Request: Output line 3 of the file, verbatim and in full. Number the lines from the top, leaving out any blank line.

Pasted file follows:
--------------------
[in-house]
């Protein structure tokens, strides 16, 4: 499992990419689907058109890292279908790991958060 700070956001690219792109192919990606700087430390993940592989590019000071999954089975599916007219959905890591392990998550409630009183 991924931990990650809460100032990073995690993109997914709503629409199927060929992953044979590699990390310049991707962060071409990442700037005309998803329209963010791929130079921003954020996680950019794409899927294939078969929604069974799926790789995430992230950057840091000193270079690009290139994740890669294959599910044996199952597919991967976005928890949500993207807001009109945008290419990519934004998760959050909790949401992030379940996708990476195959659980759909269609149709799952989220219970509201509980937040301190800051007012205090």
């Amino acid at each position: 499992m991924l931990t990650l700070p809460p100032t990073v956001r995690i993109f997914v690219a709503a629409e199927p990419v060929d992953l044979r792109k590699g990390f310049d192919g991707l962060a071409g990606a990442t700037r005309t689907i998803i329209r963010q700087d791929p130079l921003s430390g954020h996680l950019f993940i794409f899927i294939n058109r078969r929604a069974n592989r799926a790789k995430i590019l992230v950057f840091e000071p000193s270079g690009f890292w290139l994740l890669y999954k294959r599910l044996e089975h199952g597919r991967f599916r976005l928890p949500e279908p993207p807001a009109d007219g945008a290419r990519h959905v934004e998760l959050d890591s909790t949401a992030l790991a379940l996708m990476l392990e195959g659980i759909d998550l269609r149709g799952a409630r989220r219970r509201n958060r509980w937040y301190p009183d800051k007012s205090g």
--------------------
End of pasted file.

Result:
């Amino acid at each position: 499992m991924l931990t990650l700070p809460p100032t990073v956001r995690i993109f997914v690219a709503a629409e199927p990419v060929d992953l044979r792109k590699g990390f310049d192919g991707l962060a071409g990606a990442t700037r005309t689907i998803i329209r963010q700087d791929p130079l921003s430390g954020h996680l950019f993940i794409f899927i294939n058109r078969r929604a069974n592989r799926a790789k995430i590019l992230v950057f840091e000071p000193s270079g690009f890292w290139l994740l890669y999954k294959r599910l044996e089975h199952g597919r991967f599916r976005l928890p949500e279908p993207p807001a009109d007219g945008a290419r990519h959905v934004e998760l959050d890591s909790t949401a992030l790991a379940l996708m990476l392990e195959g659980i759909d998550l269609r149709g799952a409630r989220r219970r509201n958060r509980w937040y301190p009183d800051k007012s205090g």